Furthermore, commenting on the most recent violence in the north of Kosovo, Ker-Lindsay describes the situation as follows: “As local Serbs protested, NATO peacekeepers stepped in leading to clashes”.
This depiction is at the very least incomplete. It was not only “local Serbs” involved and “clashes” fails to do justice to the fact that the violence against KFOR was perpetrated by what KFOR spokesperson Colonel Andrea Gallieni, described as “criminal groups” who came to the protests armed with grenades and guns.
Omitting these pertinent details – whether consciously or not – creates a false impression of the events. Ultimately, it fails to situate the violence in the context of the Serbian nationalist long-running struggle to reclaim Kosovo and rid it of its Albanian inhabitants as part of a broader project to create a “Serbian world”.
Discussing a land swap without acknowledging this latter point and whilst framing “both sides” as needing to compromise, extricates the issue from its all-important context.
A Victory for Serbian Nationalism that Offers no Sustainable Solution for Peace
Ker-Lindsay argues that a land swap would constitute “a clean break”, “mark the end of any question about Kosovo’s status” and “allow Serbia to move on”. However, the idea that Serbia would “move on” after a land swap is highly unlikely.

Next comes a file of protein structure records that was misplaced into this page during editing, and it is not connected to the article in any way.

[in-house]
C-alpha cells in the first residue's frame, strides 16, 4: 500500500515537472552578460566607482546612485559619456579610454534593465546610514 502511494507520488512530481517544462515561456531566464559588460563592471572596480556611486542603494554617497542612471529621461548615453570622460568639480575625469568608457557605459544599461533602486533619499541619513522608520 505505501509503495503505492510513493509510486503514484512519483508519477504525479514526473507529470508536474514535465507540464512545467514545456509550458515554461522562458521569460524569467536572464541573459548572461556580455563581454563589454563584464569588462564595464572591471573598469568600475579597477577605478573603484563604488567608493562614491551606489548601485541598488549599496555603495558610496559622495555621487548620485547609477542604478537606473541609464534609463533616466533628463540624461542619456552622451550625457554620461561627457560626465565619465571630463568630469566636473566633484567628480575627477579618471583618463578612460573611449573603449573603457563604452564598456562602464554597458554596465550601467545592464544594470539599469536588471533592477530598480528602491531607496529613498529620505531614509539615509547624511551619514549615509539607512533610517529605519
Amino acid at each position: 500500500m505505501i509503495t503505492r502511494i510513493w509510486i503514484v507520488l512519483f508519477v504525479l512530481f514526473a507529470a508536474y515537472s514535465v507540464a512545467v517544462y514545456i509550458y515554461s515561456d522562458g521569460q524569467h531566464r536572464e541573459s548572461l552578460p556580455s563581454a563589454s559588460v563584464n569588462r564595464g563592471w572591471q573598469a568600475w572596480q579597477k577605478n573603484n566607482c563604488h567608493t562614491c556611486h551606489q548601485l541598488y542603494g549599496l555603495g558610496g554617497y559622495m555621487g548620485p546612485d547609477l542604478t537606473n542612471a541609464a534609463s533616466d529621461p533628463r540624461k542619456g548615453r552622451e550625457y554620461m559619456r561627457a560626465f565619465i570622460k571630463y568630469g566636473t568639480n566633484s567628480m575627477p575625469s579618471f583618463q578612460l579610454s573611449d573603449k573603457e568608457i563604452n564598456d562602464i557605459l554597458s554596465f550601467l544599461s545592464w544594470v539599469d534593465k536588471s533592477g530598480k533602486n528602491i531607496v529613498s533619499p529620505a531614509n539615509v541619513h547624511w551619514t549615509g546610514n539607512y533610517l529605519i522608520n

Vucic believes Kosovo is “the cradle of Serbia” and has admitted to being “obsessed with Kosovo”. He has built his powerbase by perpetuating the notion that Serbia is besieged by enemies, historically subjected to unjust foreign interference, and ultimately destined to reclaim its stolen lands.
Should a land swap occur, he and his supporters would not settle for the four northern municipalities.
It is important to note that the majority of Serbs in Kosovo live south of the river Ibar. Therefore, their challenges and concerns – whether real or contrived – would continue to serve as an emotive totem and an excuse for interfering in Kosovo’s affairs.
Furthermore, the majority of the Serbian Orthodox Church sites in Kosovo lie outside the four northern municipalities, such as the UNESCO World Heritage sites – Decani, the Patriarchate of Pec, Gracanica and the Church of the Virgin of Levisa – as well as many other historic religious sites.
Additionally, the “Field of Blackbirds” where the 1389 battle against the Ottomans occurred, lies close to Pristina; the Gazimestan Monument to the battle is a site of major significance for Serb nationalists. These various sites outside the four northern municipalities will invariably fuel the aspirations of those who covet Kosovo.
For decades, the idea of partitioning Kosovo along ethnic lines was repeatedly rejected by Kosovo’s Western allies who argued that Kosovo’s territorial integrity was non-negotiable. A land swap now would effectively reward Serbia for its persistent intransigence and suggest that what the West says is non-negotiable today will become negotiable in the future.
Having established the principle that Kosovo’s territorial integrity is not sacrosanct, would Serb nationalists give up their campaign to regain all of Kosovo? It is highly unlikely.
19 qershor 2023